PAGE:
recruitment and retention of GPs. In certain parts of North Wales, we


cannot deny that there is a crisis in general practice. The changes


that I would like to see in the NHS in Wales over the next five years is


to put a greater focus on primary care. We all know that we are seeing


90% of patients contracts getting only 80% of the budget -- 8% of the


budget. It is important for patients to get primary care in their


community, close to their homes, but this has to be properly funded in


order to do an excellent job. Dr Fiona Godlee is there. Let's look at


GP recruitment specifically. Elin Jones, one of your manifesto pledges


was 1000 extra doctors. Where will they come from? 1000 extra doctors


over the next ten years because we have too few doctors are head of


population compared to most of the European Union. That is why we need


to recruit more doctors. Perhaps we need to look at financially


incentivising rural areas where it is difficult to recruit doctors. But


where are you getting them from? Fundamentally, we have to trained


more doctors in Wales. There are too few young people able to access


Welsh medical schools at this point. We need to increase places in Welsh


medical schools and make sure that more younger people are able to


train to be doctors in Wales and that means that they will end up


more likely to serve the NHS in Wales rather than leaving Wales to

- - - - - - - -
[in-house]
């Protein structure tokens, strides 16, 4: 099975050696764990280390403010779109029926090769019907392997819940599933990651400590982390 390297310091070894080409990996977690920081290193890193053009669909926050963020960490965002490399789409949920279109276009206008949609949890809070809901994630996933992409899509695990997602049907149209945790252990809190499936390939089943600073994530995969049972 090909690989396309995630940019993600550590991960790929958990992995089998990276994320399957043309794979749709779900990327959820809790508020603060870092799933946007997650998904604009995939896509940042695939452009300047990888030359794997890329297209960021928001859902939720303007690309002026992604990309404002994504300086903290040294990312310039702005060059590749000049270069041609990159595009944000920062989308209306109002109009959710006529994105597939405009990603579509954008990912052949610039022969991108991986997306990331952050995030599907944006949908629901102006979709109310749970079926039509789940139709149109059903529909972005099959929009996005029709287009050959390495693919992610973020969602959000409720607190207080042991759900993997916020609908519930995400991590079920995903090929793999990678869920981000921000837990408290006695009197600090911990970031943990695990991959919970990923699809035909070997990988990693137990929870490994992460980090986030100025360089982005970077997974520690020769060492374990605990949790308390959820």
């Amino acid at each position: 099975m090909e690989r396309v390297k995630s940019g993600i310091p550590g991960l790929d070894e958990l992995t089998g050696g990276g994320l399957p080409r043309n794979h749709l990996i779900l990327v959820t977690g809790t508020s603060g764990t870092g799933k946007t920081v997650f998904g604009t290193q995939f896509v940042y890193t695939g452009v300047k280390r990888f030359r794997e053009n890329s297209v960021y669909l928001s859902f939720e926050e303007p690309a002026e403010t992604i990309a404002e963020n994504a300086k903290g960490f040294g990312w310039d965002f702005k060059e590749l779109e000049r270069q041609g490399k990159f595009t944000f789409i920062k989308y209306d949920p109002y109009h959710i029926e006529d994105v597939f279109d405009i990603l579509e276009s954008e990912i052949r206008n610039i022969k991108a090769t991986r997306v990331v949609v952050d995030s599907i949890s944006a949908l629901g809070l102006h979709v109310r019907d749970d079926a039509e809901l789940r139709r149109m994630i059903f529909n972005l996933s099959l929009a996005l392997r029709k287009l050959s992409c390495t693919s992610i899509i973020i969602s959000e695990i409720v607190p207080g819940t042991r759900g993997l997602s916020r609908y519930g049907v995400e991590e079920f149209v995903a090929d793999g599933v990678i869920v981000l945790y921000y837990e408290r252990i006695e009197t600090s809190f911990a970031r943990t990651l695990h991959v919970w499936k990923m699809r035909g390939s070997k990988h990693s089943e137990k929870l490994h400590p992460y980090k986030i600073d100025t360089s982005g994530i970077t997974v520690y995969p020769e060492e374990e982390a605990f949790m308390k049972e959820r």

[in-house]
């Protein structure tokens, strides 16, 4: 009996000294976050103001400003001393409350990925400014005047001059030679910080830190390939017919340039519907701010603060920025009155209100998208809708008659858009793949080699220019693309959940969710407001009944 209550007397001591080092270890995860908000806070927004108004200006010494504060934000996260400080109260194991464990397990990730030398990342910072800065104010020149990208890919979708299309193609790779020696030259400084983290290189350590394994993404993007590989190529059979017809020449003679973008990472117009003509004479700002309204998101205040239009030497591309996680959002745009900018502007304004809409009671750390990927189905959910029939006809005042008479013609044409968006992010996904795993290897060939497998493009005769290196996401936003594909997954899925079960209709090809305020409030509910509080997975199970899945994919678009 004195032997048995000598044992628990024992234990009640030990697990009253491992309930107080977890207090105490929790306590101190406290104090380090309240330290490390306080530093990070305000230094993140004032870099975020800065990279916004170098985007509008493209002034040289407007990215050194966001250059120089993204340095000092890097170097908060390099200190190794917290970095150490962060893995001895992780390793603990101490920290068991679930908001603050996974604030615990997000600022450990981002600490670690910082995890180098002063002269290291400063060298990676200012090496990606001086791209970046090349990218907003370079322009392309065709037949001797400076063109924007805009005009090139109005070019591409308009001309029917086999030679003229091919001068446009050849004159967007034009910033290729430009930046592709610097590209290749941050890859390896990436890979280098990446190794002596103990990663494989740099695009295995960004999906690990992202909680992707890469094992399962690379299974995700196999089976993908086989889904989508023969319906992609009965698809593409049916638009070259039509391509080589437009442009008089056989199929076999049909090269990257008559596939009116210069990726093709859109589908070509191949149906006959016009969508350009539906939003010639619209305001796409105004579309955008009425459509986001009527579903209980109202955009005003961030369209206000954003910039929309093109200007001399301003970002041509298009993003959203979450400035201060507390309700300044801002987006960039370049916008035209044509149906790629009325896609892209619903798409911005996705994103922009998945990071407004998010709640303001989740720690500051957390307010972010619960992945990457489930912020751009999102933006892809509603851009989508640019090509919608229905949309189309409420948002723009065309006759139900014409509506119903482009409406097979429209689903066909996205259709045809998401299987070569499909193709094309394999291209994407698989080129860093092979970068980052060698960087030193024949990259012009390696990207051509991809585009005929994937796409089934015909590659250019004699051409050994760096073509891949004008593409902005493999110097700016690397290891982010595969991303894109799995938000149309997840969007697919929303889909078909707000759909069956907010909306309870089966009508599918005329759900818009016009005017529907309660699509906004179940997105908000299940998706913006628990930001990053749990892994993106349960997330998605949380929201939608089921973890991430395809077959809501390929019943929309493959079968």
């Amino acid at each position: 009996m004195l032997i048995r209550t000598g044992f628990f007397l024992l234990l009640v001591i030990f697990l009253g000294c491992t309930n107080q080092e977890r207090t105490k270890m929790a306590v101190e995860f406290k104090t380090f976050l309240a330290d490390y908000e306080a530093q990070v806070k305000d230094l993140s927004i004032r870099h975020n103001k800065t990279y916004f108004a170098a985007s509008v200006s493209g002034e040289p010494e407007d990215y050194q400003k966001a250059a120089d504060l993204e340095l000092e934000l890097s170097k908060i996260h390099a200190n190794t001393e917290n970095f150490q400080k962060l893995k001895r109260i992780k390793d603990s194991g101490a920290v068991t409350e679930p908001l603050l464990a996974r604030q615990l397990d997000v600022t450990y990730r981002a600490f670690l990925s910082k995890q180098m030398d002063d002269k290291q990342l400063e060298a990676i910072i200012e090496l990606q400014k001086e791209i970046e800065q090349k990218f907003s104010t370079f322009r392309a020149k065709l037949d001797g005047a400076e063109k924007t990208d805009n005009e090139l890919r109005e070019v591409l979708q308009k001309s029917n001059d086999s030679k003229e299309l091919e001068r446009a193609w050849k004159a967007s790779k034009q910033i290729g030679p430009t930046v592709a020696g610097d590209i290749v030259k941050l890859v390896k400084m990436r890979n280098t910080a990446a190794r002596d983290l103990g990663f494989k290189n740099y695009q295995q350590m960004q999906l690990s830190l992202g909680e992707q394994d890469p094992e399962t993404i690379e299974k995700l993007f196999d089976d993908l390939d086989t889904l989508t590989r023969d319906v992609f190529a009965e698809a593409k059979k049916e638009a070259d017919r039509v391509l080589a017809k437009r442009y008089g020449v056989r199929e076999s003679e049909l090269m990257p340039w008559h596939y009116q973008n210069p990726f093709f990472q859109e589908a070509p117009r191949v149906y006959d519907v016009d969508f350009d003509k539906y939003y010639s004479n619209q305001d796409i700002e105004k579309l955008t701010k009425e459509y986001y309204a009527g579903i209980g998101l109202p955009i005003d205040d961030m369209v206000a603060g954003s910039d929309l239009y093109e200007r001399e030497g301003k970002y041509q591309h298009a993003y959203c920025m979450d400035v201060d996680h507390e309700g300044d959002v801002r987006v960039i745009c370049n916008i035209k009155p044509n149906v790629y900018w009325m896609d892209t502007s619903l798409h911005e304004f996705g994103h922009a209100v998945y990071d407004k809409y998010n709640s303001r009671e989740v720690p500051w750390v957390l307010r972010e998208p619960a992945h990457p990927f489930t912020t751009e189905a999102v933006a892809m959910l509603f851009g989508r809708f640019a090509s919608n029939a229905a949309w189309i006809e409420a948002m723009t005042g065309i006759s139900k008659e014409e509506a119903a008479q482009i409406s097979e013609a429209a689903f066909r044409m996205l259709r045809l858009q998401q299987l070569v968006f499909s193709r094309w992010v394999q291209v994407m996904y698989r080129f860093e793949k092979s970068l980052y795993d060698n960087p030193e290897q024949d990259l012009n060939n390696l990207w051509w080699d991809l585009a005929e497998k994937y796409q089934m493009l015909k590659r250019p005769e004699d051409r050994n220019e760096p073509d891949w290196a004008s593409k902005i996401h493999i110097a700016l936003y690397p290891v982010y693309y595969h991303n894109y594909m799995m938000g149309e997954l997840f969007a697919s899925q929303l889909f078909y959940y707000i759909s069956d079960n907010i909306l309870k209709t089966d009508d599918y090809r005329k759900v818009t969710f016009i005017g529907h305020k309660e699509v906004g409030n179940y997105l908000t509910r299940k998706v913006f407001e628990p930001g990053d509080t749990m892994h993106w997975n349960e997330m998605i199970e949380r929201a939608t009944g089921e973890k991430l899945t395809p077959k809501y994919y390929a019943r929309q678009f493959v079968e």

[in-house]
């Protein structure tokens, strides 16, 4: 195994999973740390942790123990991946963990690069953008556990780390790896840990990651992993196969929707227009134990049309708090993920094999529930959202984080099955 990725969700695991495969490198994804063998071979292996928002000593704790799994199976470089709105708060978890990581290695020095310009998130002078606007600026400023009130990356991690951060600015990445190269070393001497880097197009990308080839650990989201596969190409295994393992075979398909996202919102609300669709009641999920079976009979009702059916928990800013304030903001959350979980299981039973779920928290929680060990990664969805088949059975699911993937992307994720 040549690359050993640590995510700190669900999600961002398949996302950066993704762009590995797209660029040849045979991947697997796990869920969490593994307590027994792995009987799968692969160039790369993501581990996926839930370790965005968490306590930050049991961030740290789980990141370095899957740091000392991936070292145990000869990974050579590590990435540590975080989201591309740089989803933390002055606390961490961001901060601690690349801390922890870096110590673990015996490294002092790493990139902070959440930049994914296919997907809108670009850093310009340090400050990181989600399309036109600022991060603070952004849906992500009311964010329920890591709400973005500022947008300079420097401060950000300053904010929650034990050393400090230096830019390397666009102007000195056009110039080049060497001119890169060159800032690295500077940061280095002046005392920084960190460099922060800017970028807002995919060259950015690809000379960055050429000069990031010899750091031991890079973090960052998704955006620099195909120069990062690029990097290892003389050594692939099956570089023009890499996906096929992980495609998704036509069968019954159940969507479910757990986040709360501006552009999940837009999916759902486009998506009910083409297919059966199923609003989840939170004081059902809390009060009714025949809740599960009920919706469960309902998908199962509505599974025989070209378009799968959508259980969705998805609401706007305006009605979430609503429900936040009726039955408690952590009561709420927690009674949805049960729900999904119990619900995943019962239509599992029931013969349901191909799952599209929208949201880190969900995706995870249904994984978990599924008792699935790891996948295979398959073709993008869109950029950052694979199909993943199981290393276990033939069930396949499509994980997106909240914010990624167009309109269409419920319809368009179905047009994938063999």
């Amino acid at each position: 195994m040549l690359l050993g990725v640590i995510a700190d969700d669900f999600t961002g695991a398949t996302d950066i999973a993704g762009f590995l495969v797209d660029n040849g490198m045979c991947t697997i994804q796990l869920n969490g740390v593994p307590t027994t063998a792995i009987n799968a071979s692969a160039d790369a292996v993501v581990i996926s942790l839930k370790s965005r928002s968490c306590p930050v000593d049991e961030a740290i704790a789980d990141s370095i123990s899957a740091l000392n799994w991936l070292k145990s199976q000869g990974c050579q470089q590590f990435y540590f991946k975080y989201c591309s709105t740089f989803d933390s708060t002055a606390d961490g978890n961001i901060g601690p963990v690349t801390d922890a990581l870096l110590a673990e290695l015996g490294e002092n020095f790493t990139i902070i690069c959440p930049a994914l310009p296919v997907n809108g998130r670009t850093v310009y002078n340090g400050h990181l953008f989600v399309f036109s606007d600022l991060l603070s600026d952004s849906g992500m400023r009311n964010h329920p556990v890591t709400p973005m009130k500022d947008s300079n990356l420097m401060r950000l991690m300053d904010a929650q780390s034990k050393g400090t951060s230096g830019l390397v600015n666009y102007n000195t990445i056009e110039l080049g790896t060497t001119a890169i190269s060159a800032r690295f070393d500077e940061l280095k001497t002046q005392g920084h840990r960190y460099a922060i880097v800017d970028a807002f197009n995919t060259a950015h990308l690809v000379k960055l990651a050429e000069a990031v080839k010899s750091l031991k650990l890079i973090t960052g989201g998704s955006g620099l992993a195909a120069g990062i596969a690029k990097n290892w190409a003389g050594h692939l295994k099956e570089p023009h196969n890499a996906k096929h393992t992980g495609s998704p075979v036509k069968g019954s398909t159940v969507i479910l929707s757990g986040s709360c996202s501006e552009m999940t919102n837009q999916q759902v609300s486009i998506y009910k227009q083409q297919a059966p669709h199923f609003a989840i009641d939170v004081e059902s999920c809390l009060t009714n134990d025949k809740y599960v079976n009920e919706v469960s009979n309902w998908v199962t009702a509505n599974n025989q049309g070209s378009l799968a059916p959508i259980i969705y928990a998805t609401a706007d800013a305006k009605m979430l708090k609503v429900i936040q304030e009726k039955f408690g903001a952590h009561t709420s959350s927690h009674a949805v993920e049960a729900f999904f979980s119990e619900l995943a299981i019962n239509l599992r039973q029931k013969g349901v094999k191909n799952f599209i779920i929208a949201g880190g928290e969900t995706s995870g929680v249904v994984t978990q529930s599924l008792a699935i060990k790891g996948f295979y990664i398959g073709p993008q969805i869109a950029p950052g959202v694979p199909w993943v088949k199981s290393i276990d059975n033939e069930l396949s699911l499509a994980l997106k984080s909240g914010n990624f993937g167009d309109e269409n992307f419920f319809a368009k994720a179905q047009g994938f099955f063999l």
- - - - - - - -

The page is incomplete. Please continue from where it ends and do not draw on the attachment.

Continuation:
have to go to get medical education and possibly never returning. We


fundamentally need to start from day one of the next government


increasing the training places for doctors in Wales. And Kirsty


Williams, it is particularly an issue in rural areas. How would your


party persuaded doctors to go and work in rural Wales? We need to look


at incentive schemes but we also need to make several places


attractive places to do medicine. I think we can create innovative


careers were GPs can mix their time between general practice and


hospital medicine, making it an attractive job to do. We also have


to recognise that GPs are a precious resource. It is not unusual for


people to wait three weeks to get a GP appointment in many rural parts.


We have to recognise that they are a precious resource and it takes a


long time to get them working. We need to recognise that GPs are


working as part of the team and that is why we want to see more nurses in